For the last decade, China has been fighting – and largely losing – a running battle against the internet, and the free access to information it brings. The government, so used to managing and monitoring the flow of news and disemmination of information within its borders, has at times appeared impotent in the face of a universal technology that has no respect for time zones or geography.
Web users in China are used to intermittent interruptions to services – access to websites such as YouTube and Google is frequently disrupted, while internet access to many foreign news websites, such as the BBC, is often prohibited. The government uses a sophisticated filtering system, dubbed the Great Firewall of China, to “sniff out” web searches for censored material, such as pornography, or politically sensitive terms, such as the outlawed religious group Falun Gong. When the firewall identifies these banned searches, access to the relevant sites is halted on the servers.
However, the Green Dam software that China wants to install on every computer would have moved internet censorship from the servers in to people’s homes; it would have given the government the ability to control internet access at the level of an individual’s computer, stopping at source any searches or web use that it deemed inappropriate.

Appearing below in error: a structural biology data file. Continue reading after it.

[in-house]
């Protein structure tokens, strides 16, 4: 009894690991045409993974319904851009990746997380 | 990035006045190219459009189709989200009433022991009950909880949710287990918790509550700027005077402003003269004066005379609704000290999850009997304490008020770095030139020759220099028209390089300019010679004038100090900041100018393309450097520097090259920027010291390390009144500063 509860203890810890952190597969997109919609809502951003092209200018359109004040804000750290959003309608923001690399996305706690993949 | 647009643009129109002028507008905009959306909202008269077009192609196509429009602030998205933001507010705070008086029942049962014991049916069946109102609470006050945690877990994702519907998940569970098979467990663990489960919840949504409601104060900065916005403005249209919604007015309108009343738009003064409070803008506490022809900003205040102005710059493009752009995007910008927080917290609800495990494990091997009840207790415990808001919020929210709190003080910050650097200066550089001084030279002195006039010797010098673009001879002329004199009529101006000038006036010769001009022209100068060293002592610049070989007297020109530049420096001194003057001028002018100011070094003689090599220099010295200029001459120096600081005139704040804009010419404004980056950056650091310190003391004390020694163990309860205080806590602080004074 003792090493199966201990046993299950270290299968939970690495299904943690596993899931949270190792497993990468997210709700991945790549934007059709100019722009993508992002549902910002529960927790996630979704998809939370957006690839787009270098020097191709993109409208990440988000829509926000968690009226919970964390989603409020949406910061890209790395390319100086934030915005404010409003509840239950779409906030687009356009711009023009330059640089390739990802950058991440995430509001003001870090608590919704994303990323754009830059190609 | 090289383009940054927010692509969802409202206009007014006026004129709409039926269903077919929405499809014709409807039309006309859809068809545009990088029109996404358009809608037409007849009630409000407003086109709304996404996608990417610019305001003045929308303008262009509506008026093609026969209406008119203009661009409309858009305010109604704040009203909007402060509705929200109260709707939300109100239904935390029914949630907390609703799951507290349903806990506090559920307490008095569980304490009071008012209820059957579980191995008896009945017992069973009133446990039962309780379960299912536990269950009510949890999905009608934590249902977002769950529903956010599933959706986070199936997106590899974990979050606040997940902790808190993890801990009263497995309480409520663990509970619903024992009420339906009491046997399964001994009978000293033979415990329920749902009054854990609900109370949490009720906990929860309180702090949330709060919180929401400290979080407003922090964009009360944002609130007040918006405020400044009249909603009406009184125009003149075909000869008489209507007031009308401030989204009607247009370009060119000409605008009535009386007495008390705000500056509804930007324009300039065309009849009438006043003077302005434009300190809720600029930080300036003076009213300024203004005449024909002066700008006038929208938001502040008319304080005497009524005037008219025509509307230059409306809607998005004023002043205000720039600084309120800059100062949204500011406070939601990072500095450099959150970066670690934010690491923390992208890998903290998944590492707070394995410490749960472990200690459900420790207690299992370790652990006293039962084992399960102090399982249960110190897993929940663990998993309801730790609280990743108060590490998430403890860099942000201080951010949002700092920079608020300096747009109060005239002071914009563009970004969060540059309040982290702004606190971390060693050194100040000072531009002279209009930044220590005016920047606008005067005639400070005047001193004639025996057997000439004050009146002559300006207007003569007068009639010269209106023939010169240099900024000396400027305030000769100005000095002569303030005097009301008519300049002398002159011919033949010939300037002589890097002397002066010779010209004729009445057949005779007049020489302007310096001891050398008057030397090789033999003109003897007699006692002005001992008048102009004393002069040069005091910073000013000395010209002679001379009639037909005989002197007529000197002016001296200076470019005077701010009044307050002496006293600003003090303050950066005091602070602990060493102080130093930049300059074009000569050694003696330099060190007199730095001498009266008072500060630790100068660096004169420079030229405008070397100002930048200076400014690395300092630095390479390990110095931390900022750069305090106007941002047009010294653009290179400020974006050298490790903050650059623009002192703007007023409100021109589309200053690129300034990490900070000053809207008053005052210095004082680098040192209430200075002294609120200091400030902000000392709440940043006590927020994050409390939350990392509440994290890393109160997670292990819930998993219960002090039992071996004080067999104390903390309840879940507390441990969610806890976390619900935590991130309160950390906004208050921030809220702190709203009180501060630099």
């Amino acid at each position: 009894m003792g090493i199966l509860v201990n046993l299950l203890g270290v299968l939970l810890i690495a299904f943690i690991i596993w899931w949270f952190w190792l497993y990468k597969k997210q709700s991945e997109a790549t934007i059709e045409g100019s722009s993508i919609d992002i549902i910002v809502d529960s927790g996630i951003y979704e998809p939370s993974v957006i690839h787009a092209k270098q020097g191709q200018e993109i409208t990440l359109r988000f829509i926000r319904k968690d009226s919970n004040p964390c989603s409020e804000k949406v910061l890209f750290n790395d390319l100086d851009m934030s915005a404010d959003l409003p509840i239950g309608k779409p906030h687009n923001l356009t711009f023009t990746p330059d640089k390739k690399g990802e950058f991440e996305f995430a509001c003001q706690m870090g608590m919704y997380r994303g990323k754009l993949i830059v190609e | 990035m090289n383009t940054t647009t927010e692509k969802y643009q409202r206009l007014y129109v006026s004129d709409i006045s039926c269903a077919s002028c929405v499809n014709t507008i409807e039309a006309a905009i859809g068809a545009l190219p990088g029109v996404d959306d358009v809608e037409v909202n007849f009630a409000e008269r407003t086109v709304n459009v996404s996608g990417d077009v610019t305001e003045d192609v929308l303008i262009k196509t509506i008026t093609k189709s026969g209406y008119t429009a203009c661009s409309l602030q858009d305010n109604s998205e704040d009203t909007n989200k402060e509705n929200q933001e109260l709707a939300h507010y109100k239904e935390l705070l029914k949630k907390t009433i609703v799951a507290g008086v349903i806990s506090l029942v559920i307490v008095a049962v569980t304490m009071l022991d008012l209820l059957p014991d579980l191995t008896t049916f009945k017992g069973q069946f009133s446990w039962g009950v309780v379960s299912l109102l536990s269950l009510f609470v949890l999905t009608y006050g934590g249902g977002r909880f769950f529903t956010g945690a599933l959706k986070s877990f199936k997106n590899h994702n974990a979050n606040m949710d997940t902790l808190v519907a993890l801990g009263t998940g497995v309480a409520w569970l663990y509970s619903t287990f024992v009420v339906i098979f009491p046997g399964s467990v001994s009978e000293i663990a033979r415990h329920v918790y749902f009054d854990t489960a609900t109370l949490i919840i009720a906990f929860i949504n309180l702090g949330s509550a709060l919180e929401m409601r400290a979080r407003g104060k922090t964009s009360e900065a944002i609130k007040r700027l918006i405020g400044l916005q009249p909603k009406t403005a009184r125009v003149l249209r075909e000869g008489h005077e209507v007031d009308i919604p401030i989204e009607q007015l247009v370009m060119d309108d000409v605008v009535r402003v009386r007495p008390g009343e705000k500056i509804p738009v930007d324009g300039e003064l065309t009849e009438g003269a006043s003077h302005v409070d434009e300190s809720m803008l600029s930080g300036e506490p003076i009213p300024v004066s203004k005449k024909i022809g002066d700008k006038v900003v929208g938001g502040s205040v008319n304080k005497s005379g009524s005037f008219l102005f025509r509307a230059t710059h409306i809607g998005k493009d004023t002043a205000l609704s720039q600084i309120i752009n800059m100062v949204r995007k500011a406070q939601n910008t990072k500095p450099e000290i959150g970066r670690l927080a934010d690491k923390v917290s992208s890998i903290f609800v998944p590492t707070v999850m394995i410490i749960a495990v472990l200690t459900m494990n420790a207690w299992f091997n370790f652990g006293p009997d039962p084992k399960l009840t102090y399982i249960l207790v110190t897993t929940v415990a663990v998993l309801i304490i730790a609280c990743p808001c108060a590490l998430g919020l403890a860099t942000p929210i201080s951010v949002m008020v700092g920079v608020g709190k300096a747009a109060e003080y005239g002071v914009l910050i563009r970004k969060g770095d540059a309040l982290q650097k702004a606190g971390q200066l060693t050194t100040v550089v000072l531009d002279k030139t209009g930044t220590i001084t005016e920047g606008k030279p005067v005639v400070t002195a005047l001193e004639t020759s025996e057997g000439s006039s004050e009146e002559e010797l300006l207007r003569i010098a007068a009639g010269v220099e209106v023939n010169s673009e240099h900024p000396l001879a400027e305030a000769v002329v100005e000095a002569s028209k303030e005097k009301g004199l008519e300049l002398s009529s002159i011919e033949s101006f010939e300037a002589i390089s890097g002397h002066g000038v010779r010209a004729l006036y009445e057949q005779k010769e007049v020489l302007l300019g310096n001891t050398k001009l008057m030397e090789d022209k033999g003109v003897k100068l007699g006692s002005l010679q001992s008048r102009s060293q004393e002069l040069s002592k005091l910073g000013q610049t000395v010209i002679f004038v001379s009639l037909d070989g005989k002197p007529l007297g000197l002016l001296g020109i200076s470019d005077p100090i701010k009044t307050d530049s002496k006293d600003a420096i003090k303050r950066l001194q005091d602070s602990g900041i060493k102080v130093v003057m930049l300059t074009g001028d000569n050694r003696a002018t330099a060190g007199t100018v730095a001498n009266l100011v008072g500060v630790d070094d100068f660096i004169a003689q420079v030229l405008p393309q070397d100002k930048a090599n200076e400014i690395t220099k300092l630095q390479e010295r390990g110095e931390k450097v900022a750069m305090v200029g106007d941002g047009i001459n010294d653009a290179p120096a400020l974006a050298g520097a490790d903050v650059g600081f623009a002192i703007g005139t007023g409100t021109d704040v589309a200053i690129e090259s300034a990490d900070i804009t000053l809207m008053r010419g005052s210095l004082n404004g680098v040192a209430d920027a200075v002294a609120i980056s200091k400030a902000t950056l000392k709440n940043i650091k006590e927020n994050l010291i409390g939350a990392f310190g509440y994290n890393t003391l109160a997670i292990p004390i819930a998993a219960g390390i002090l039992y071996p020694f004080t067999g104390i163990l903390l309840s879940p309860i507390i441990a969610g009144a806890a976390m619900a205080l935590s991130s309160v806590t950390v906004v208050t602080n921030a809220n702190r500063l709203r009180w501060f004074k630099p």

Unsurprisingly, the Green Dam project lead to an outcry from Chinese internet users and from computer manufacturers, who baulked at the prospect of having to ensure every PC they sold in China was pre-installed with the new filtering software.
The government’s climb-down, just four hours before the Green Dam edict was due to come in to effect, leaves officials with red faces. It remains unclear whether the change of plans was in response to online protests from citizens, complaints from manufacturers, or simply a realisation that, at an administrative level, the sheer size of the undertaking was too great, and could not be achieved in the proposed time frame.
Even if Green Dam does get the go ahead in future, it will simply be applying a sticking plaster to a wider problem. Although there can be little doubt that ordinary computer users will have their browsing experience fundamentally disrupted by the technology, those internet users who are particularly web savvy or technically literate will find a way to circumvent the software. The cat-and-mouse game between the Chinese government and its citizens for control of the web will continue.